Tuesday, October 21, 2014

Shetland will be in my heart forever

Here's my final Shetland post, and it's a long one! There would be so much more for me to say, but I fear I would still be posting about this trip several months from now, especially given how slow I can be to blog sometimes. As hard as it is to leave this beautiful place, I do have other things I want to show you. So, here are the final trip highlights.

On a glorious day we traveled by ferry to Unst, Britain's northernmost inhabited isle.

View of Unst from the ferry










The most picturesque day in Unst



There we visited the Unst Heritage Centre, which houses a stunning Shetland lace collection (sadly, photos were not allowed). We also drove up to the Hermaness National Nature Reserve. Overlooking Muckle Flugga, Britain's most northerly point, the reserve is a sanctuary for thousands of seabirds.






After about an hour's hike through beautiful grassy moorland, we were treated the most stunning views of the ocean. The breathtaking cliffs are home an array of nesting seabirds including fulmars, gulls, shags, gannets, puffins and kittiwakes. Other notable inhabitants are enumerable sheep braving the perilous drops.




An unusually tame Bonxie



Hiking in full-on Fair-Isle regalia. Such fun to wear so many woolens in summer!









Surefooted sheep!



Baaaaa!










Very noisy and smelly gannet colony







Perfect weather for a picnic!


Now to the best part of the trip. Getting to know the lovely women who signed up for this trip of a lifetime was the highlight of my Shetland adventure.  


Me, Kathy and Lori



Susan, Claire, Anne, Kathryn and Alice



Me and Kathryn



Kathy, Claire, Pat and Lori



Kathy and Claire



Pat and I



Mary-Jane and lovely expert knitter (sorry I don't know her name) at the Shetland Textile Museum


We just had SO much fun together! Chatting and laughing while we criss-crossed the islands in our mini-bus, sharing all those incredible meals at Burrastow, learning together from some of Shetland's most talented craftspeople, hanging out late at night with our knitting and our life stories, marveling together at our immense luck to be in such a beautiful place, with such wonderful company... It was overwhelming and life-changing.  I will never forget the wonderful time we had together!


Me, Kathryn, Gudrun, Lori and Claire. We're showing off our Bressays. Photo courtesy of Alice Stern.



Paula, Linnea, Susan, myself, Liz getting a master class from Hazel Tindal. Photo courtesy of Alice Stern.



The lucky trip people, on our way to one of the happiest places on Earth! Photo courtesy of Lori Graham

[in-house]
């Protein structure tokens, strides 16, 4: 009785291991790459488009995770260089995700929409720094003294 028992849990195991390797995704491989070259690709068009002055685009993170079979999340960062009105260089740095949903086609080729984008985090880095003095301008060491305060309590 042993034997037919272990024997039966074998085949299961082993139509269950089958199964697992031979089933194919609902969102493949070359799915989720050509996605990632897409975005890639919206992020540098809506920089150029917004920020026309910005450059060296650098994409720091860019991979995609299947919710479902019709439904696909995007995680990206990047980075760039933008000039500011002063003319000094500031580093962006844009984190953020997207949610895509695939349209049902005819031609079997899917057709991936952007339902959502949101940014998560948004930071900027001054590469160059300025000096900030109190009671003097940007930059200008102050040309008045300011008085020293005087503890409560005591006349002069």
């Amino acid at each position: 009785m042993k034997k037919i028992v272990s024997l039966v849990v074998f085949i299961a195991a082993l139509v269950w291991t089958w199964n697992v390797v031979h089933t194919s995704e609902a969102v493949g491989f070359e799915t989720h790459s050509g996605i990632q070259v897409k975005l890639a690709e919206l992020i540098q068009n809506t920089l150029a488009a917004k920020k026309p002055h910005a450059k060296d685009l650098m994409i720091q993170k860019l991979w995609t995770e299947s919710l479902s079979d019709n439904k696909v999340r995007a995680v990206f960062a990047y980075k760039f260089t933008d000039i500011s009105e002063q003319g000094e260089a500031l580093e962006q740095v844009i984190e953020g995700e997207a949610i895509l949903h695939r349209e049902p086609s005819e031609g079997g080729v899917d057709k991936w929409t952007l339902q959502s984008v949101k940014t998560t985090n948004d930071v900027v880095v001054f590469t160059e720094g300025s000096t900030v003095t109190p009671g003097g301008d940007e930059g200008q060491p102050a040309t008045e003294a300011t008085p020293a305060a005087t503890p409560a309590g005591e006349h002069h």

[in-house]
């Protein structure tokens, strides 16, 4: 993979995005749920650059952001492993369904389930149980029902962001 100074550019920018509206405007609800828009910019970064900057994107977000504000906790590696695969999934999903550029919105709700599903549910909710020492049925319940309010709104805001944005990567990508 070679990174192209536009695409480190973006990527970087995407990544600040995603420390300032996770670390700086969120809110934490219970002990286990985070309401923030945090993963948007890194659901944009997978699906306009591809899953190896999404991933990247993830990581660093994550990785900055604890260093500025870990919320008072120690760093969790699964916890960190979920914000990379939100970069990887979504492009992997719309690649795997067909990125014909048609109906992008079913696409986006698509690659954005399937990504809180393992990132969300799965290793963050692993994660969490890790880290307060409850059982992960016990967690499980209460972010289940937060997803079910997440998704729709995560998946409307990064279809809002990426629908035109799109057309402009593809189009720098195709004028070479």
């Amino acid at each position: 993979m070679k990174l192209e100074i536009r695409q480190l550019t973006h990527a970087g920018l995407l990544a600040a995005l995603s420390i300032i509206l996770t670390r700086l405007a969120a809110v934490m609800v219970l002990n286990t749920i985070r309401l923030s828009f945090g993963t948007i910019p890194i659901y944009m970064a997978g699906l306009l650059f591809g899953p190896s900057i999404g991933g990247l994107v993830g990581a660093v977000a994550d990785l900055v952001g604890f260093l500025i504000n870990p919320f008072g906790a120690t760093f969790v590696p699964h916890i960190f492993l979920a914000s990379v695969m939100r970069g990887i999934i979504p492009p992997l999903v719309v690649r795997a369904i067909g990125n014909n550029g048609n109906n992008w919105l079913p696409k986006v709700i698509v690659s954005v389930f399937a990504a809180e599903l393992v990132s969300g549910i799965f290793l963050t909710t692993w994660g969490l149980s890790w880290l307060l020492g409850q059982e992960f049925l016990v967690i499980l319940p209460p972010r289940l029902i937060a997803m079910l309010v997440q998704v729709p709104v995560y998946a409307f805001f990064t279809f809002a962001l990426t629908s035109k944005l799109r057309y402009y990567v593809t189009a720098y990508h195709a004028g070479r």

Cheers Shetland, it was unforgettable. I cannot wait to go back!

Monday, October 6, 2014

Textile collection, Shetland Museum

One of our tour activities was visiting the Shetland museum with its textile curator, Dr. Carol Christiansen. Her interpretation of the textile collection really brought to life all the beautiful specimens on display. I took a million mediocre "interior light" photos, but hopefully they still give you a sense of just how beautiful and wide-ranging their textile collection is.



Here Dr. Christiansen is telling us about Gunnister Man, a mystery man who lived 300 years ago. His remains were found preserved in peat in 1951. The museum has recreated the clothing and other possessions found with the body. It was fascinating to hear about the theories of who this person was based on the clothing he wore. There is an interesting article on the Shetland Times website if you want to learn more about what may have happened to him.

A fisherman's kep (cap)



Exquisite Shetland lace

The museum has several pull-out drawers and panels that protect more delicate pieces from light. The lace piece seen here was truly breath-taking.





Here Dr. Christiansen is pointing out pieces that mostly feature muted, "natural" colours. They were some of my favourite pieces in the collection.





This text panel features a funny photo of staff working for a wool-garment manufacturer, modelling a comical array of garments (most likely for promotional purposes). Note the floor-to-ceiling stacks of hap shawls in the background!

I like the shaggy top of this hat. The yarns were dyed with natural materials.



A fancy hap



As a special treat, we also got to "visit" with pieces that are not currently displayed, and even got to handle them (after washing our hands of course!). It was lovely to be able to inspect these beautiful items up-close. My favourite part was studying the insides of garments. So neat to see the different finishing techniques!


A rustic, workaday hap
















A fair-isle jumper featuring a mix of Shetland and rayon yarn



A Shetland lace cardi "modernized" with a zipper









Front



Back



The narrow strips were probably pattern samplers


A visit to this museum is a must when in Shetland! Not only for fibre enthusiasts, but for anyone interested in Shetland's history and culture. Speaking as someone who works for a museum and visits lots of them, I can say that the collections and interpretation are of extremely high quality! Thank you Gudrun and Mary-Jane for giving us such an opportunity to explore the Shetland Museum's treasures!